'Tis the season for holiday gatherings, but sometimes with those festivities can come bouts of food poisoning.
DuPage County Health Department officials said improper storing, cooking, and serving of ham, beef, lamb or turkey can lead to the growth of harmful bacteria like salmonella, which can cause foodborne illness.
Stay healthy this season by making sure foods are prepared safely.
“The two things that we try to stress the most—and it may sound almost too simple—is that you want to keep cold foods cold and hot foods hot,” said David W. Hass, communications manager for the DuPage County Health Department. “Bacteria can grow if food is not kept at the proper temperature.”
Officials recommend using a meat thermometer to ensure the proper internal temperature has been reached.
Make sure to allow one day’s thawing time for each five pounds of turkey, officials said. A 20-pound turkey will take about four days to thaw.
Officials recommend removing the neck and giblets from inside the bird as soon as possible for faster thawing.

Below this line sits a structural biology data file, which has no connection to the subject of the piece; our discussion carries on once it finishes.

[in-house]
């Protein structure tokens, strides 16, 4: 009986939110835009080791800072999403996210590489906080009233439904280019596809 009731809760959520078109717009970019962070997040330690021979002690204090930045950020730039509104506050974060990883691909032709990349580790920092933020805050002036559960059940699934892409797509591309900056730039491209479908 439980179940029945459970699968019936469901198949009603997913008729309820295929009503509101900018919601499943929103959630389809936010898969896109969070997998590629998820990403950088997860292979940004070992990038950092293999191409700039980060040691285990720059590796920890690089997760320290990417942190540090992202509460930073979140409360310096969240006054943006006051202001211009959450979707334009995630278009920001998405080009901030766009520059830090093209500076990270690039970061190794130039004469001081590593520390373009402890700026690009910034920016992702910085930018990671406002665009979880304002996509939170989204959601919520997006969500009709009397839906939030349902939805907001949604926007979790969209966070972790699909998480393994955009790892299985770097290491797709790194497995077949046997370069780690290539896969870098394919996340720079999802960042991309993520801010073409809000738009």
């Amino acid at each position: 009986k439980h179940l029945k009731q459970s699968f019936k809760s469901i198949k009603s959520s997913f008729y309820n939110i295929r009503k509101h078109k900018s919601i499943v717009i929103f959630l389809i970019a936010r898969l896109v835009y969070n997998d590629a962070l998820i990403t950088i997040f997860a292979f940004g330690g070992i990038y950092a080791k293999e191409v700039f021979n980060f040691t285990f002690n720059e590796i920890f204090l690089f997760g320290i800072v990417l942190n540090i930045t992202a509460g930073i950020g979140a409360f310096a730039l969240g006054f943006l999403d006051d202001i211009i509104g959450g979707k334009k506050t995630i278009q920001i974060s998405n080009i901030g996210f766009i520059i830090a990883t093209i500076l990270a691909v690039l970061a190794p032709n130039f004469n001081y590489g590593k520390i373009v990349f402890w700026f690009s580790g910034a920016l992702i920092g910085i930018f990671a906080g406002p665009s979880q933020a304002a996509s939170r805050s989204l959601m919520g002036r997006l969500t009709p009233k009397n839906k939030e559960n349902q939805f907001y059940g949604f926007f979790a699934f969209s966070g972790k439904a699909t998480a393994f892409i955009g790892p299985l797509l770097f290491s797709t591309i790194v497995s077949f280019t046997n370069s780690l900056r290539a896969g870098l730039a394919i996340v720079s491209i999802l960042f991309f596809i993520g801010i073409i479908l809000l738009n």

Keep the bird off the kitchen counter. If there is no room to thaw it in the refrigerator, put it in in the kitchen sink and refill the sink with cold water every half-hour.
Cook fresh turkeys within two days, thawed turkey within four days, officials said, and read and follow the cooking directions on the label. The turkey is done when it reaches 165°F.
Ham It Up
Officials said fully cooked, ready-to-eat ham must be kept refrigerated. If heated for a meal, heat to internal temperature of 140°F. After the meal, cut the ham into thin slices and refrigerate promptly. Slices will keep up to four days in the refrigerator.
Host a Roast
Raw lamb or beef should be used within three to five days of purchase, according to DuPage County Health Department officials. Lamb and beef roasts should be cooked to an internal temperature of 145°F to be medium rare and 170°F for well done. Cut into thin slices and refrigerate promptly after the meal.
Other holiday food safety tips include keeping the kitchen clean and washing hands often during food preparation and while serving.
While the Internet makes finding cooking tips such as those above easy these days, Hass said the health department’s role is helping to keep people safe.
“These are just some commonsense things people can do at the holidays when they’re cooking,” he said.
For more information, visit the DuPage County Health Department website.